From 1967–1969, Don Hopkins directed the successful Smallpox Eradication/Measles Control Program in Sierra Leone. Following the eradication of smallpox, his book on the disease, “Princes and Peasants: Smallpox in History,” was nominated for a Pulitzer Prize. It was reissued in 2002 with the title “The Greatest Killer: Smallpox in History.” Dr. Hopkins’ professional experience includes serving as deputy director (1984-1987) and acting director (1985) of the Centers for Disease Control and Prevention. He joined The Carter Center in 1987 and led The Center’s efforts to eradicate Guinea worm disease and river blindness worldwide.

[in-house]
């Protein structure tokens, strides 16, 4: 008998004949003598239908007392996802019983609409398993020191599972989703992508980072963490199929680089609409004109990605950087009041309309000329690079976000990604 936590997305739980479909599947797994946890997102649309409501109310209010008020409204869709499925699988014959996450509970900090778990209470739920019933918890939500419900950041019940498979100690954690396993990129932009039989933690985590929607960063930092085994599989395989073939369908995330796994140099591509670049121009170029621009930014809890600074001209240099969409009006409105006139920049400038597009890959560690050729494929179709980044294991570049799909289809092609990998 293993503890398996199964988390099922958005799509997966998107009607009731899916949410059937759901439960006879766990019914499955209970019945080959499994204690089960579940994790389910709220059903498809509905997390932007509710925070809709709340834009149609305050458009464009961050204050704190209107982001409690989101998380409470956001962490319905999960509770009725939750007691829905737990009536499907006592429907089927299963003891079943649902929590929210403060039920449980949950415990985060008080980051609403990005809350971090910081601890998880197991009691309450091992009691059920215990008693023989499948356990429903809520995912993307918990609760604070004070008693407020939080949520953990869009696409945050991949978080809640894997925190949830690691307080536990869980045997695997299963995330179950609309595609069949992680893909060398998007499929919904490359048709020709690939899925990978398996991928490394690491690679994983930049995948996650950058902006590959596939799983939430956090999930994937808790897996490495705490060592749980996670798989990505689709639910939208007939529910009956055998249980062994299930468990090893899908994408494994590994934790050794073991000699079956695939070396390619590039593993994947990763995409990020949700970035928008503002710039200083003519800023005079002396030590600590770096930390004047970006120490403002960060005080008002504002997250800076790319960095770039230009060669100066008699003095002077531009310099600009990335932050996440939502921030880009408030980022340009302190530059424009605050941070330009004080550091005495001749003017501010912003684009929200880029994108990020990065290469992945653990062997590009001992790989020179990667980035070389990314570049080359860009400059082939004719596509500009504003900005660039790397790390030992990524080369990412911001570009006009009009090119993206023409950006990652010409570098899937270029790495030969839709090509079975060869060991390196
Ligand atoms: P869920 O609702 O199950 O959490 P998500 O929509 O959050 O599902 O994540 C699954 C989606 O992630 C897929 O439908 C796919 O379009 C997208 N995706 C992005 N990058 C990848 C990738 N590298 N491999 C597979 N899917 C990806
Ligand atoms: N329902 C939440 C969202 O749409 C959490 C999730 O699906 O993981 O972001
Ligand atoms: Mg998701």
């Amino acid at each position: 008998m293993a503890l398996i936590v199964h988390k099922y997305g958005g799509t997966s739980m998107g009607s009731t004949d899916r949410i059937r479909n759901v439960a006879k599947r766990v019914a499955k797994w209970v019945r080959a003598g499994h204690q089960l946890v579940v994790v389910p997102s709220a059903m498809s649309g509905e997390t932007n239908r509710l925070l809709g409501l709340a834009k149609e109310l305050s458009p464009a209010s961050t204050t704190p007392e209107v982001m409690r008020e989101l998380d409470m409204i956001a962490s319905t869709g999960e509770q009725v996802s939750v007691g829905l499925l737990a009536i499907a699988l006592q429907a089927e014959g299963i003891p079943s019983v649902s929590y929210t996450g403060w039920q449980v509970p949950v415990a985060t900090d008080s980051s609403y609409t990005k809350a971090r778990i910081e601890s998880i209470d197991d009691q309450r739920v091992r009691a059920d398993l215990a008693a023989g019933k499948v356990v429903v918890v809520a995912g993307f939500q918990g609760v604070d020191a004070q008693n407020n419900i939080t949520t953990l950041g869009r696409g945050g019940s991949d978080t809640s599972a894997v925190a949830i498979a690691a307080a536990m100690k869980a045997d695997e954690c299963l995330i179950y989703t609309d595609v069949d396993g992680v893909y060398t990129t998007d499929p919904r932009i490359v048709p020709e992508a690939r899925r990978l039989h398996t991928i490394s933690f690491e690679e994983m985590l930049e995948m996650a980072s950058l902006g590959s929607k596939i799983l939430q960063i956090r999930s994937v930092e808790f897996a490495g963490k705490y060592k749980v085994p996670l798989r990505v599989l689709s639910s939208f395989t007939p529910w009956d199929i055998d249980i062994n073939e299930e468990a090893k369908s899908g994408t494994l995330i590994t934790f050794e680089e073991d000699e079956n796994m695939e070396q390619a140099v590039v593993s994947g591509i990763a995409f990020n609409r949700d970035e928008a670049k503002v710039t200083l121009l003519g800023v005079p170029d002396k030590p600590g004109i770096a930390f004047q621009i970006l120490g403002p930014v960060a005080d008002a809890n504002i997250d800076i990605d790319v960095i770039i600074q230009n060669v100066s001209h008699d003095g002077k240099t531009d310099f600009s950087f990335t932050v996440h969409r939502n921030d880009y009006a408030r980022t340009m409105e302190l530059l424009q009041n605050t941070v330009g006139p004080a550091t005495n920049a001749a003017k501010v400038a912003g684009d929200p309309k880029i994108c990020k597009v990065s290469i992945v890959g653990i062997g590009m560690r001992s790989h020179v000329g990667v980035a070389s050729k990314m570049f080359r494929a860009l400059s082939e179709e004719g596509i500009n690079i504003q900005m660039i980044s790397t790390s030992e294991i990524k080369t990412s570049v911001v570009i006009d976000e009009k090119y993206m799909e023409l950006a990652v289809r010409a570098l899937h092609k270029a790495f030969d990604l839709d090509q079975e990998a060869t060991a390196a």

Dr. Hopkins received his bachelor of science degree from Morehouse College, his doctor of medicine from the University of Chicago, and his master of public health from the Harvard School of Public Health. He is board certified in pediatrics and in public health and has served as an assistant professor of tropical public health at Harvard School of Public Health and as a member of seven United States delegations to the World Health Assembly.
He has received numerous awards, including the CDC Medal of Excellence, the Distinguished Service Medal of the U.S. Public Health Service, and a MacArthur Fellowship in 1995 for his leadership in the international campaign to eradicate Guinea worm disease. Dr. Hopkins also has been awarded honorary doctorates from Harvard University, Morehouse College, Emory University, Morehouse School of Medicine, and the University of Massachusetts-Lowell. He has been made an honorary chief in three traditional areas of Nigeria: Akoko South (1994), Aninri (1998), and Ikwo (1998). Dr. Hopkins currently works with The Carter Center as a special advisor for Guinea worm eradication.